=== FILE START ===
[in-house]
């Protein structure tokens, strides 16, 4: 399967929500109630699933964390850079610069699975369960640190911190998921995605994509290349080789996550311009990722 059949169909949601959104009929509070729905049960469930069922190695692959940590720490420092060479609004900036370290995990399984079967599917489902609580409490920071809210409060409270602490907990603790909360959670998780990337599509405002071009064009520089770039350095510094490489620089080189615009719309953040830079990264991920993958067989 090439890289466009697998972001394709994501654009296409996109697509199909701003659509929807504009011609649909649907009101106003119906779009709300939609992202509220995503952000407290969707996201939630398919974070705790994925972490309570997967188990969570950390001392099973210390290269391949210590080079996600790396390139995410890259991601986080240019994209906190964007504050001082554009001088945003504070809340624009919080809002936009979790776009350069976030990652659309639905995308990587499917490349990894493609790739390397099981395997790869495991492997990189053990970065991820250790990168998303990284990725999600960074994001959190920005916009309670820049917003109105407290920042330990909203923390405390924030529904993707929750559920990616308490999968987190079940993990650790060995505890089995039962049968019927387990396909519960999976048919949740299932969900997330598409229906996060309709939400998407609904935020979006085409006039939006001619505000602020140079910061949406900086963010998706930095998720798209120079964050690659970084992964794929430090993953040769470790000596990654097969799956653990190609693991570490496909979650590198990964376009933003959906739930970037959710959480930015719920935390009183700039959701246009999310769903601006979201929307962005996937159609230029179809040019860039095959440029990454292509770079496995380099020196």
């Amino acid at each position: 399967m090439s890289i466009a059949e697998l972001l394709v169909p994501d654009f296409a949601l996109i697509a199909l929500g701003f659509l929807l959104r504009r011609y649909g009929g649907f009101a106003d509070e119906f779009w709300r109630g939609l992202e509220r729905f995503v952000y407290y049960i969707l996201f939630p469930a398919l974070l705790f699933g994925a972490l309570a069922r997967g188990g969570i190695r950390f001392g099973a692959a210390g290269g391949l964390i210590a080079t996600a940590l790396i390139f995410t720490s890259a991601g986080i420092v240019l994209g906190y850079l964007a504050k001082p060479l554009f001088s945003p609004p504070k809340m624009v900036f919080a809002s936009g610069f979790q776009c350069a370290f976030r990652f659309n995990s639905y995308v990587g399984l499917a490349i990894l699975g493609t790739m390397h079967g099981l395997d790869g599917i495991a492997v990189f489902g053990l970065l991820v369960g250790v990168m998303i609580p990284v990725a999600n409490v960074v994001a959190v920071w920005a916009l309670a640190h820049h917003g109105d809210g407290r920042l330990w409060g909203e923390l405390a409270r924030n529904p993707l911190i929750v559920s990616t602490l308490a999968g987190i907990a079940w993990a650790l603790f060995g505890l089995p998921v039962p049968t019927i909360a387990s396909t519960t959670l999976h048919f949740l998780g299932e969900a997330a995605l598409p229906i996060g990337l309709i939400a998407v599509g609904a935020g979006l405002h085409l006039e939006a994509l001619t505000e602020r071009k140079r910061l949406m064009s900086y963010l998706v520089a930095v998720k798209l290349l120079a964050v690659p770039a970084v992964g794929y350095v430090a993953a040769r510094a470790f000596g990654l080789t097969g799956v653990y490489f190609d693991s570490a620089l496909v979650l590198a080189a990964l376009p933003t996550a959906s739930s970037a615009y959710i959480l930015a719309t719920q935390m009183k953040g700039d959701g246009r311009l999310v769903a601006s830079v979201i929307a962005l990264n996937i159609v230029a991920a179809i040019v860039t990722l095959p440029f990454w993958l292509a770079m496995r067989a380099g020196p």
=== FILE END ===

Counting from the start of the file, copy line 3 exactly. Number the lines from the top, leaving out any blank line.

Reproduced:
């Amino acid at each position: 399967m090439s890289i466009a059949e697998l972001l394709v169909p994501d654009f296409a949601l996109i697509a199909l929500g701003f659509l929807l959104r504009r011609y649909g009929g649907f009101a106003d509070e119906f779009w709300r109630g939609l992202e509220r729905f995503v952000y407290y049960i969707l996201f939630p469930a398919l974070l705790f699933g994925a972490l309570a069922r997967g188990g969570i190695r950390f001392g099973a692959a210390g290269g391949l964390i210590a080079t996600a940590l790396i390139f995410t720490s890259a991601g986080i420092v240019l994209g906190y850079l964007a504050k001082p060479l554009f001088s945003p609004p504070k809340m624009v900036f919080a809002s936009g610069f979790q776009c350069a370290f976030r990652f659309n995990s639905y995308v990587g399984l499917a490349i990894l699975g493609t790739m390397h079967g099981l395997d790869g599917i495991a492997v990189f489902g053990l970065l991820v369960g250790v990168m998303i609580p990284v990725a999600n409490v960074v994001a959190v920071w920005a916009l309670a640190h820049h917003g109105d809210g407290r920042l330990w409060g909203e923390l405390a409270r924030n529904p993707l911190i929750v559920s990616t602490l308490a999968g987190i907990a079940w993990a650790l603790f060995g505890l089995p998921v039962p049968t019927i909360a387990s396909t519960t959670l999976h048919f949740l998780g299932e969900a997330a995605l598409p229906i996060g990337l309709i939400a998407v599509g609904a935020g979006l405002h085409l006039e939006a994509l001619t505000e602020r071009k140079r910061l949406m064009s900086y963010l998706v520089a930095v998720k798209l290349l120079a964050v690659p770039a970084v992964g794929y350095v430090a993953a040769r510094a470790f000596g990654l080789t097969g799956v653990y490489f190609d693991s570490a620089l496909v979650l590198a080189a990964l376009p933003t996550a959906s739930s970037a615009y959710i959480l930015a719309t719920q935390m009183k953040g700039d959701g246009r311009l999310v769903a601006s830079v979201i929307a962005l990264n996937i159609v230029a991920a179809i040019v860039t990722l095959p440029f990454w993958l292509a770079m496995r067989a380099g020196p």